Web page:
40 years ago today, Elvis was found dead by his then-girlfriend Ginger Alden, hours before he was to leave for another tour. The details surrounding his death have become part of his legend. The cause of death was so contested for over a decade. It was finally settled in 1994 when his autopsy was reopened to conclude heart attack as the cause.
Thousands of fans have flocked to Graceland for the candlelight vigil to honor his memory, as they have every year since 1977. Since Graceland opened its doors as a museum in 1982, the week of his death has come to be known as “Elvis Week”. The week has been drawing as many as 40,000 visitors a year.
Elvis’ life and career personify the American dream growing up poor in Tupelo, Mississippi, to becoming a superstar. His story, however, would end a tragedy, dying early at 42, after years of prescription drug abuse, ill health and an impossible lifestyle.
In just 23 years, Elvis cut a path that few could duplicate. Recording over 665 masters, 22 #1 albums, 36 #1 singles and 33 movies.
My Elvis story
My Elvis story starts roughly 11 years before his death. Like many people, I was introduced to the music of my parents. I was initially drawn to his classics, like “Heartbreak Hotel”, “Hound Dog”, and “Little Sister”, one of my mom’s favorites. I played my parents’ copies of his records over and over again until I finally bought my own.
The first music I ever bought was 1973 RCA – DPL2-0056(e). This was a 2-record set that cost $5.99, a great bargain at the time… but hard to come by when you’re 7.
I would grow to surpass my parents’ interest in Elvis, getting every book, magazine, and record I could get my hands on. I was drawn by the charisma, the rags-to-riches story and of course, the music.
That hot August day in 1977, I was already in bed when my parents woke me up to watch the news. The story had broke that evening. I had been pestering my parents since July of 1975 to see Elvis, as his tours brought him close to the US-Canadian border in Niagara Falls, Buffalo or Rochester.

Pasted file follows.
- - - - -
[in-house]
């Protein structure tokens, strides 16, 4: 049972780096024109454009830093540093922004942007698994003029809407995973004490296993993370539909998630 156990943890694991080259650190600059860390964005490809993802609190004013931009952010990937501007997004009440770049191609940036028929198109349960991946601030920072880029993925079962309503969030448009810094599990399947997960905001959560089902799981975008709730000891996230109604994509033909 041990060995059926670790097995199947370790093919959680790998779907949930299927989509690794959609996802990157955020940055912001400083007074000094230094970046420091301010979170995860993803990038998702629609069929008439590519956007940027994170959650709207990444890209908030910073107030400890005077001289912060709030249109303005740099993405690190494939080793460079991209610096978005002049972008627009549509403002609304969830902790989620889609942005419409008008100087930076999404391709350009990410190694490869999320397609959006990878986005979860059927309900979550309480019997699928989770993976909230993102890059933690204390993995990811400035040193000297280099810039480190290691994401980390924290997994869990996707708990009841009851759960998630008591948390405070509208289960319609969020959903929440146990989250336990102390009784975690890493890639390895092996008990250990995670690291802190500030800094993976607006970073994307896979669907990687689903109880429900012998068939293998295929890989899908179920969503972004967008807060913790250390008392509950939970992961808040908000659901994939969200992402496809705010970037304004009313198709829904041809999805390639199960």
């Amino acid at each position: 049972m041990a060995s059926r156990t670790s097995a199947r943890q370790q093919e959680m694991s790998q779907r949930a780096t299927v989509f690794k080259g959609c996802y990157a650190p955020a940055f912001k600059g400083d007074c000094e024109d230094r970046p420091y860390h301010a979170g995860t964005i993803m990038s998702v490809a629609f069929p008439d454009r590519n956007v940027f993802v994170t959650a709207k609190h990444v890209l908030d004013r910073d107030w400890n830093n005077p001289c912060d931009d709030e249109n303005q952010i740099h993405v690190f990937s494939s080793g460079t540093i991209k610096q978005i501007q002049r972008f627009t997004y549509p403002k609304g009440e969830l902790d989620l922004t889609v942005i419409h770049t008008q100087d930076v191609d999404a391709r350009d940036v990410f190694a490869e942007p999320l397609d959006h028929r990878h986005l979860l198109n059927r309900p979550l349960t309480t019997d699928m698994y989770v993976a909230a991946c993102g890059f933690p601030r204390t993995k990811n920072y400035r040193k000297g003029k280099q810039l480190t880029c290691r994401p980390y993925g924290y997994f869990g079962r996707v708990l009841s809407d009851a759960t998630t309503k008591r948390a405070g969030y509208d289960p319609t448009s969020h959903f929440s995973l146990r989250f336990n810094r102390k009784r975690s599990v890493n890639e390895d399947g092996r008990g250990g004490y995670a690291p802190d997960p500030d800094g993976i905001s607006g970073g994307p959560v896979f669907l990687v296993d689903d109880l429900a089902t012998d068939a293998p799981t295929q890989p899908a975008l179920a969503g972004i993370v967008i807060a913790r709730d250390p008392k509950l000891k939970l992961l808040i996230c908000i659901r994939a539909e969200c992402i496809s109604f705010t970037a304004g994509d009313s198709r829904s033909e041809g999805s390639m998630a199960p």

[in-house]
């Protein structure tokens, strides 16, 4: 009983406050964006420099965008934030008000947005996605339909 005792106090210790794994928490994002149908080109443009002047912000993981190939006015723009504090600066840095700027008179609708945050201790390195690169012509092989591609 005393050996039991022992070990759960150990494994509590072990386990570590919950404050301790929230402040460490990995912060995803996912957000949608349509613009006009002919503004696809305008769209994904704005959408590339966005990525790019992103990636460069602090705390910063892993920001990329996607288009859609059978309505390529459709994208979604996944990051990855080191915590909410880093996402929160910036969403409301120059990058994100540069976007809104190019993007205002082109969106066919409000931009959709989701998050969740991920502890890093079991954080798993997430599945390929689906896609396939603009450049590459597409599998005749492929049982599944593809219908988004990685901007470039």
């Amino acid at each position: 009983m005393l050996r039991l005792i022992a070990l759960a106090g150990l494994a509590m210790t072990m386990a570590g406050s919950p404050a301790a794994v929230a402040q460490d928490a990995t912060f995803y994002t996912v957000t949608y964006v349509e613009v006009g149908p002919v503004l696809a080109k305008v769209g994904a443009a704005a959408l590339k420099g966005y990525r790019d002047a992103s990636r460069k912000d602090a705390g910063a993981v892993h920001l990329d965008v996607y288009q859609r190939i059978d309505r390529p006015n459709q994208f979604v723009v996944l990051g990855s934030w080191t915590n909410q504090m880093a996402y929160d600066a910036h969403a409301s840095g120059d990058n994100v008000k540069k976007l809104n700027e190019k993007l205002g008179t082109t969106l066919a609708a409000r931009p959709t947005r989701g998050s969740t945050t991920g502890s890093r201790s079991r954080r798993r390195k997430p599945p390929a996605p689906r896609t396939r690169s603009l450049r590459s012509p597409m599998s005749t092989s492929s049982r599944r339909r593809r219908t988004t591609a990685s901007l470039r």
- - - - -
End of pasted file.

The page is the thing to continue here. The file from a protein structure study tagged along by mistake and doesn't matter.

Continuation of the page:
Luckily today you can find all his concert details online, from the set lists to what jump suit he wore at the concert. Not quite the same but I tell myself it is.
I eventually discovered and bought lots of other music while my interest in Elvis changed as well. Never waning, I learned and discovered different aspects of his life and career. Elvis’ adult contemporary music exposed me to mature themes that saw me through my parents’ divorce with songs like “Don’t Cry Daddy”.
And then, through my own dating life with songs like “Only the Strong Survive”
and then to “Paralyzed”.
Today, I see examples the ills of the music business to the failings of the celebrity lifestyle all embodied in Elvis’ life and career.
A shining example of the ills of the music business – that at the same time, represents both Elvis’ poor management and the exploitation of record labels – happened in 1973. Elvis’ manager, racked with gambling debts, sold off all future music royalties to all his recordings for the measly sum of just $5.4 million dollars. This egregious deal would later be overturned in court in 1982. This brought all royalties to his estate.
Turns out that great deal on the double album set for $5.99 that I so enjoyed in childhood was merely RCA cashing in on Elvis’ catalog free from the bonds of having to pay out royalties.
The story continues, as recently as 2015 Sony (the new parent company of RCA) was once again in court fighting with his estate over royalties.
The Side we didn’t see
The latest story, leading up to Elvis Week, we learn that Elvis was a huge Star Trek fan and even named one of his horses after the popular sci-fi show. I feel a special thrill, personally, when my favorite pop culture icons cross paths.
40 years in, I am still discovering more things about Elvis and his incredible yet short life.
Now I wonder if Elvis got to see Star Wars…